The war in Yemen, which escalated in March 2015 when a Saudi-led coalition intervened on behalf of the internationally recognised government against Huthi rebels aligned with former President Ali Abdullah Saleh, has turned a poor country into a humanitarian catastrophe: hunger and fighting could provoke mass famine and waves of refugees; the conflict could destabilise Saudi Arabia; and both sides appear locked in a cycle of escalating violence, derailing UN peace talks. Crisis Group’s focus is on the negotiations: introducing ourselves at key points, shaping the debate, proposing solutions and encouraging stakeholders to modify positions based on our analysis. Concerted effort is required to convince the parties to accept the UN’s roadmap as the basis for a compromise that would end foreign intervention and allow Yemenis to make peace.
Since August, a public rift has surfaced between the two main partners on the northern front of Yemen’s war – the forces loyal to the Huthis and Ali Abdullah Saleh. Rather than fostering its rivals’ discord, key powerbroker Saudi Arabia should seize this rare chance to resolve the two-and-a-half year war by championing a new regional initiative.
Originally published in Foreign Policy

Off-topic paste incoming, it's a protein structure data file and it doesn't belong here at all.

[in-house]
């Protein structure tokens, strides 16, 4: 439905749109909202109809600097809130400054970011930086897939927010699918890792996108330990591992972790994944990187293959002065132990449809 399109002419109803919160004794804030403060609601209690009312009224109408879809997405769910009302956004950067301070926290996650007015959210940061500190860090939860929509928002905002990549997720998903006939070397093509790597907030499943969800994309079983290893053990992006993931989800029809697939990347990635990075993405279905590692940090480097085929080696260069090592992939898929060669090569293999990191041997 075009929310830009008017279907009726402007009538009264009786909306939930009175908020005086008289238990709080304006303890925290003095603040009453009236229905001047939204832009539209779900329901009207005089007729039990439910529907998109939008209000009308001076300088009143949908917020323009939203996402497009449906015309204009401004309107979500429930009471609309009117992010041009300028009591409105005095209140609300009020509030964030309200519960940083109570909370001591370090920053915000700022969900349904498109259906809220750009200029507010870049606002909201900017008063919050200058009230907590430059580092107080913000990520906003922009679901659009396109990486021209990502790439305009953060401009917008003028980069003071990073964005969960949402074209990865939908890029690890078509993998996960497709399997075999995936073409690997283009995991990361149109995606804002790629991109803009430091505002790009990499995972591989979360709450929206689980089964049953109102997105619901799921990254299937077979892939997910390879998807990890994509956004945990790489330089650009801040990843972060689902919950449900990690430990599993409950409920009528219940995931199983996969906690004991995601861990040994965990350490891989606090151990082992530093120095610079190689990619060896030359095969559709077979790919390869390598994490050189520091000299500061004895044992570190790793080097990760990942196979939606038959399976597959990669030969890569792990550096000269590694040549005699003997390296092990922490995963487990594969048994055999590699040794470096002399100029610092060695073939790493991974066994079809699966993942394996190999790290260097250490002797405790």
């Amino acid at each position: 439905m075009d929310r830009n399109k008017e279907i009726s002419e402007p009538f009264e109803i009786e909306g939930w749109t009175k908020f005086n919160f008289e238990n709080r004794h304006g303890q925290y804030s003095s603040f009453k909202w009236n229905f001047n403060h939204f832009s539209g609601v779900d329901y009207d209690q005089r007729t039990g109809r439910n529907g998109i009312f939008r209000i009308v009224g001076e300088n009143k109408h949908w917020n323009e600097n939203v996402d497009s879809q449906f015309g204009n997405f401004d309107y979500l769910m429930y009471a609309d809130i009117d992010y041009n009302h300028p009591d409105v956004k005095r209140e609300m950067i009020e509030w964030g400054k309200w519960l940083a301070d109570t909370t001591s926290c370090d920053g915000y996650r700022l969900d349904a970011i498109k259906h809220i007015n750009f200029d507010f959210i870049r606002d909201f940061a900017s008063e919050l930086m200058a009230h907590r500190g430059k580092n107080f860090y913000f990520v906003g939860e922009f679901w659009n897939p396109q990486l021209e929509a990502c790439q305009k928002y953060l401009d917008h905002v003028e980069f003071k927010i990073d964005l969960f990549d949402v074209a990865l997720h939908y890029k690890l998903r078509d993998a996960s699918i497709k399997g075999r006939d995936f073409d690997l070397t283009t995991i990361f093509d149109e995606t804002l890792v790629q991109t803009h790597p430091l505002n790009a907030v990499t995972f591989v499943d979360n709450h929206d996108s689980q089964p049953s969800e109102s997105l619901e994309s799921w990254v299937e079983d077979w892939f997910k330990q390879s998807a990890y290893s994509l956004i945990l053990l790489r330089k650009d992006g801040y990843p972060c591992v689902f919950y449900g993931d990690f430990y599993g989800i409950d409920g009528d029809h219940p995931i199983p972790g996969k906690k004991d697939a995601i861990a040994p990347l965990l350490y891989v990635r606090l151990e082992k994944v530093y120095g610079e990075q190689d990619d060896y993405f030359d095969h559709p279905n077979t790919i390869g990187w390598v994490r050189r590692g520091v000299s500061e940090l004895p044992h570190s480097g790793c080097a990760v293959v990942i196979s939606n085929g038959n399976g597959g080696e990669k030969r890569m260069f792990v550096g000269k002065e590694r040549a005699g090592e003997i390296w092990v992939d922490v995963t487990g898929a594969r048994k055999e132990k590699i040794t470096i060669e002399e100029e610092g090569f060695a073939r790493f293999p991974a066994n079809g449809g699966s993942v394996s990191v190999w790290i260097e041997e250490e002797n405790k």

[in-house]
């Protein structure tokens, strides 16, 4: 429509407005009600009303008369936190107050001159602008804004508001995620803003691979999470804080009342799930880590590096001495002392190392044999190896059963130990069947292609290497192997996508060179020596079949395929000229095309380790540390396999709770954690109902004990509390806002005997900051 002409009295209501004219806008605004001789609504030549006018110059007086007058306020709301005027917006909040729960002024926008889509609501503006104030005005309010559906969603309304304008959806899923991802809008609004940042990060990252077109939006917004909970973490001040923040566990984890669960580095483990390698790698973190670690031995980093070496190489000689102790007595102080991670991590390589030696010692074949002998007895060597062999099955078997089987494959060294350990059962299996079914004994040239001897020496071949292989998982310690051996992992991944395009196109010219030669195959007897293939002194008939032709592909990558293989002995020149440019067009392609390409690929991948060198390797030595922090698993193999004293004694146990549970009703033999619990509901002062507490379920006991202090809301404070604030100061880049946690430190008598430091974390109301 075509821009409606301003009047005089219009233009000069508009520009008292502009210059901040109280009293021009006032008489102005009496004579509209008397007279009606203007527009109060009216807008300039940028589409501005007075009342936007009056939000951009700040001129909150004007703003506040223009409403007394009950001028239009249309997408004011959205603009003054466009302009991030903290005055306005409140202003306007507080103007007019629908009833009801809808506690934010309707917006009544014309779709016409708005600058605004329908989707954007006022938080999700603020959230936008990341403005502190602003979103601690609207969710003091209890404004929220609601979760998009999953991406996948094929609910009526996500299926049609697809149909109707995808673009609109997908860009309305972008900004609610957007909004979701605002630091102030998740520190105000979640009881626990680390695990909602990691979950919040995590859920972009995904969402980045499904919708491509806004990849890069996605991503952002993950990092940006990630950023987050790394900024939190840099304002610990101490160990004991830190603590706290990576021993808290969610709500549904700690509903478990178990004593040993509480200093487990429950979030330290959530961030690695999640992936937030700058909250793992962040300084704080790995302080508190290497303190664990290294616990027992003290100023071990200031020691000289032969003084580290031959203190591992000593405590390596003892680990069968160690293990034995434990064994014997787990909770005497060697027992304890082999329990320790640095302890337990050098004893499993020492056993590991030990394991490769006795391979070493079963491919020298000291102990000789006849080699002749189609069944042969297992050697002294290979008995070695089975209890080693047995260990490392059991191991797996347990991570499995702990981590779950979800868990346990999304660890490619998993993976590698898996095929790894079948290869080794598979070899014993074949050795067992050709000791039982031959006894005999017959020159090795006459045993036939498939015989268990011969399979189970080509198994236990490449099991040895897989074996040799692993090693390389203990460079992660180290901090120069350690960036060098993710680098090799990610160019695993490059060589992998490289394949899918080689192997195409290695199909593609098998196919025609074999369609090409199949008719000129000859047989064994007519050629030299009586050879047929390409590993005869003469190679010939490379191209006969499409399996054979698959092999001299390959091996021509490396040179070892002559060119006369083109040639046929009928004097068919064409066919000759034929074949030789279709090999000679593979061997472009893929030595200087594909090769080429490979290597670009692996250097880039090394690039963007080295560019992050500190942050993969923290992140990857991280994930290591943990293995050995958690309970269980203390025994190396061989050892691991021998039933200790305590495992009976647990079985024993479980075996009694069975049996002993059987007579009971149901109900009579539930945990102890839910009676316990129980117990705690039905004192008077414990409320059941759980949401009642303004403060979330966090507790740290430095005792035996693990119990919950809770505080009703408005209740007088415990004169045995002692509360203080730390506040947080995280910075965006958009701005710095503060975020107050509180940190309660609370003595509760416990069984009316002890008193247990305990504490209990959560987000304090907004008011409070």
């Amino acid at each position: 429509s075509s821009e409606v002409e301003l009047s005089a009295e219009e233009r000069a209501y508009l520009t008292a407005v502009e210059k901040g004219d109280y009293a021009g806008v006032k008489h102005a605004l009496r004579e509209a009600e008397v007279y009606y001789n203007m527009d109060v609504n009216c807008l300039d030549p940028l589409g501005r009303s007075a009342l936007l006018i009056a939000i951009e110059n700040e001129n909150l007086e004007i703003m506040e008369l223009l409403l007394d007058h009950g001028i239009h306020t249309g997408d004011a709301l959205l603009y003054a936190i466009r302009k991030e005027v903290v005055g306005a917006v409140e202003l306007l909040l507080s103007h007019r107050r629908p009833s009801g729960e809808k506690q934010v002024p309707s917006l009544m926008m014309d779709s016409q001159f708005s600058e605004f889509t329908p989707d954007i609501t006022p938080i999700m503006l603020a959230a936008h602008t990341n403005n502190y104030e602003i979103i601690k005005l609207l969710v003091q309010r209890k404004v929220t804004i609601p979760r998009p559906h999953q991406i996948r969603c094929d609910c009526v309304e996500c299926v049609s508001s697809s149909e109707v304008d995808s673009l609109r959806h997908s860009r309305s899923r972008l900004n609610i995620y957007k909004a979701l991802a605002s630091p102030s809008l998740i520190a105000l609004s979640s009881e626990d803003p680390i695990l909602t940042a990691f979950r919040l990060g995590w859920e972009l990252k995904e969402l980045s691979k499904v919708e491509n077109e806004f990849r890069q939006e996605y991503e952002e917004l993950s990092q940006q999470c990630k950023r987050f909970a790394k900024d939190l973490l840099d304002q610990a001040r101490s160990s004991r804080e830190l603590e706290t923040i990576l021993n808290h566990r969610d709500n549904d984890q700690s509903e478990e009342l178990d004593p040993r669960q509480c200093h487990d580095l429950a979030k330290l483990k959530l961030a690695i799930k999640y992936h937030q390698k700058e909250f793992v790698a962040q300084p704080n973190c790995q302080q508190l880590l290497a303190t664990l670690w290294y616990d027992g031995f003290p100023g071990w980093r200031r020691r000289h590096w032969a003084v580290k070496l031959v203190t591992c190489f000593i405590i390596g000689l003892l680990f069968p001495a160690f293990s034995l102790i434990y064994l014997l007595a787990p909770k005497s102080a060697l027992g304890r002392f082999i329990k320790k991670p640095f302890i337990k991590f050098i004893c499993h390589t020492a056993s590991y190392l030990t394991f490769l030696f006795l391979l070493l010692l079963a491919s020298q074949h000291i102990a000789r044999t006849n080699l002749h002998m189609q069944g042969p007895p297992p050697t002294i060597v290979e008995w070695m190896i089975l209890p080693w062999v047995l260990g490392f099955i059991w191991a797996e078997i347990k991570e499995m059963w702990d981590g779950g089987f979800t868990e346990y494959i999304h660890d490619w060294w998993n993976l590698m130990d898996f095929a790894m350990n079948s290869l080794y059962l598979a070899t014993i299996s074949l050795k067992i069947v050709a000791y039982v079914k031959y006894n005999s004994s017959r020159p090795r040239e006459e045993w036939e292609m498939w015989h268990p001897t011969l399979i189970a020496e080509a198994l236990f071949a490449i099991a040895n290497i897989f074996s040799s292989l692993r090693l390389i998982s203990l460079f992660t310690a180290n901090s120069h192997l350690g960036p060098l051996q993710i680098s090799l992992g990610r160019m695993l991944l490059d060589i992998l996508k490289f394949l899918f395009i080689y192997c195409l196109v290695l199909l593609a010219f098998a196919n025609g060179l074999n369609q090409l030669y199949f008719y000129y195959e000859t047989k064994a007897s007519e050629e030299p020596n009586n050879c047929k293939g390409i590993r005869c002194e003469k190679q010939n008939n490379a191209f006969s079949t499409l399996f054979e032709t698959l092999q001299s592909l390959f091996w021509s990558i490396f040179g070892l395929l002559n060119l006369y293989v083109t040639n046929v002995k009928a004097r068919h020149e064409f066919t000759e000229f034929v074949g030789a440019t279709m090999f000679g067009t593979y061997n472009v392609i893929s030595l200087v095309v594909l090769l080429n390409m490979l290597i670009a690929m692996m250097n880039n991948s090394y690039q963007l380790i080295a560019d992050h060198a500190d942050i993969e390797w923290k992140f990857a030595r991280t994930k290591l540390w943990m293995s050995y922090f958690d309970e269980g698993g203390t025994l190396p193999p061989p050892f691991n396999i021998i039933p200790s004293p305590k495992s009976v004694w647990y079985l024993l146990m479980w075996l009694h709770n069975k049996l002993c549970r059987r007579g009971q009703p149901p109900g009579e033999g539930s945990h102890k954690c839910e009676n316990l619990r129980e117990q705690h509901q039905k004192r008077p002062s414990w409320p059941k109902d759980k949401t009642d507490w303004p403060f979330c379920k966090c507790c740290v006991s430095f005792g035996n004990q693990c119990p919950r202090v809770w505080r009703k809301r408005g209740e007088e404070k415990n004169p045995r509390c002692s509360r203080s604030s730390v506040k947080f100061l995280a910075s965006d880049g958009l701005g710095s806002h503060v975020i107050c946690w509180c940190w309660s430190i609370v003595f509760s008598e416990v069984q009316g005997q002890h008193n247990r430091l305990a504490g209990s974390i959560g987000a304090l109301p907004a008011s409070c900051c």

Huthi rebels and forces loyal to former President Saleh continued to clash with Saudi Arabia-led coalition along Saudi border and vie for control of Taiz city in south. Govt 10 Sept said 145 Huthis killed 1-10 Sept in Saudi airstrikes and clashes with loyalist forces. Saudi airstrikes 15-16 Sept reportedly killed twenty Huthi fighters in city of Medi on Saudi border; airstrike 16 Sept hit civilian vehicle in Hareeb al-Qarameesh district, Marib governorate killing all twelve passengers. UN 19 Sept condemned Huthi-Saleh shelling of Taiz city that killed three and injured seven children 15 Sept and 16 Sept Saudi-led coalition airstrike in Marib that killed five children, four women and three men from same family. Saudi Arabia 22 Sept said Huthi rockets fired previous day landed in village in Saudi Arabia’s Al-Arda governorate, causing no casualties. Saudi Arabia 24 Sept reportedly intercepted Huthi-fired missile targeting King Khaled air base in Saudi’s Asir province. Tensions between supporters of Huthis and of Saleh’s allied General People’s Congress (GPC) party remained high following 25 Aug clash in capital Sanaa, despite leaders on both sides giving public assurances that alliance will continue. In Aden in south, forces loyal to President Hadi 16 Sept clashed with faction nominally loyal to Hadi but backed by United Arab Emirates (UAE), one civilian killed. UAE-backed forces’ campaign against al-Qaeda in the Arabian Peninsula (AQAP), begun in Shebwa governorate in south-centre in Aug, continued in adjacent Abyan governorate; by mid-Sept forces had dislodged militants from many areas including Wadea, Hadi’s home district, but AQAP fighters reportedly fled into Mafadh district ahead of offensive. UN Human Rights Council 29 Sept passed resolution establishing group of “international and regional experts” to investigate human rights violations in conflict dating back to Sept 2014.